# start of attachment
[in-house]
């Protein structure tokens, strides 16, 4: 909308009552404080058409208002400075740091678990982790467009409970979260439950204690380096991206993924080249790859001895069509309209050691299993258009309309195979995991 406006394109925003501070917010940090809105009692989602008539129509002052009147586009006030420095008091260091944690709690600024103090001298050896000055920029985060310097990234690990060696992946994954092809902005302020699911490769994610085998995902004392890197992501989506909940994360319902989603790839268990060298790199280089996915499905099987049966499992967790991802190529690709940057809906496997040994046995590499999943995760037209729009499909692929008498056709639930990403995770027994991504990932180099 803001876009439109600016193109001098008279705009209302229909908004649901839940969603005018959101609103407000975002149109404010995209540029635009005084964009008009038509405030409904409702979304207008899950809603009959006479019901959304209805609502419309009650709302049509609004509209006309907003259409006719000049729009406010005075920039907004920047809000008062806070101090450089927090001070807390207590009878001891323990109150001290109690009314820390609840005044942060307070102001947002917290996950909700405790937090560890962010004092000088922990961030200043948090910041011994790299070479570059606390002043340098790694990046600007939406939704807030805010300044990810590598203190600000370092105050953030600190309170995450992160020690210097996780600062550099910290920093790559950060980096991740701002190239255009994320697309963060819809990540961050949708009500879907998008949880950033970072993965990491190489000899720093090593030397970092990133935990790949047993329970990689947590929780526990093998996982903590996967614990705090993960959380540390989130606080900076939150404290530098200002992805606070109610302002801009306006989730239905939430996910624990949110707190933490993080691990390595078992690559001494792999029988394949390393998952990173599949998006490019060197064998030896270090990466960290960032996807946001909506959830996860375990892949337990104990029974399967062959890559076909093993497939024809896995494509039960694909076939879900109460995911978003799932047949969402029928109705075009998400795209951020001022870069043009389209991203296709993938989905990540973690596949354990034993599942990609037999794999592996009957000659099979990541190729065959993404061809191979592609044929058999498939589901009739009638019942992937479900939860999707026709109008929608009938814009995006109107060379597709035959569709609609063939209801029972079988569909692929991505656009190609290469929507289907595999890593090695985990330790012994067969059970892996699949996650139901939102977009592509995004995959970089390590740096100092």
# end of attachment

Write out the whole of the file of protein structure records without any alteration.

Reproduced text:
[in-house]
């Protein structure tokens, strides 16, 4: 909308009552404080058409208002400075740091678990982790467009409970979260439950204690380096991206993924080249790859001895069509309209050691299993258009309309195979995991 406006394109925003501070917010940090809105009692989602008539129509002052009147586009006030420095008091260091944690709690600024103090001298050896000055920029985060310097990234690990060696992946994954092809902005302020699911490769994610085998995902004392890197992501989506909940994360319902989603790839268990060298790199280089996915499905099987049966499992967790991802190529690709940057809906496997040994046995590499999943995760037209729009499909692929008498056709639930990403995770027994991504990932180099 803001876009439109600016193109001098008279705009209302229909908004649901839940969603005018959101609103407000975002149109404010995209540029635009005084964009008009038509405030409904409702979304207008899950809603009959006479019901959304209805609502419309009650709302049509609004509209006309907003259409006719000049729009406010005075920039907004920047809000008062806070101090450089927090001070807390207590009878001891323990109150001290109690009314820390609840005044942060307070102001947002917290996950909700405790937090560890962010004092000088922990961030200043948090910041011994790299070479570059606390002043340098790694990046600007939406939704807030805010300044990810590598203190600000370092105050953030600190309170995450992160020690210097996780600062550099910290920093790559950060980096991740701002190239255009994320697309963060819809990540961050949708009500879907998008949880950033970072993965990491190489000899720093090593030397970092990133935990790949047993329970990689947590929780526990093998996982903590996967614990705090993960959380540390989130606080900076939150404290530098200002992805606070109610302002801009306006989730239905939430996910624990949110707190933490993080691990390595078992690559001494792999029988394949390393998952990173599949998006490019060197064998030896270090990466960290960032996807946001909506959830996860375990892949337990104990029974399967062959890559076909093993497939024809896995494509039960694909076939879900109460995911978003799932047949969402029928109705075009998400795209951020001022870069043009389209991203296709993938989905990540973690596949354990034993599942990609037999794999592996009957000659099979990541190729065959993404061809191979592609044929058999498939589901009739009638019942992937479900939860999707026709109008929608009938814009995006109107060379597709035959569709609609063939209801029972079988569909692929991505656009190609290469929507289907595999890593090695985990330790012994067969059970892996699949996650139901939102977009592509995004995959970089390590740096100092």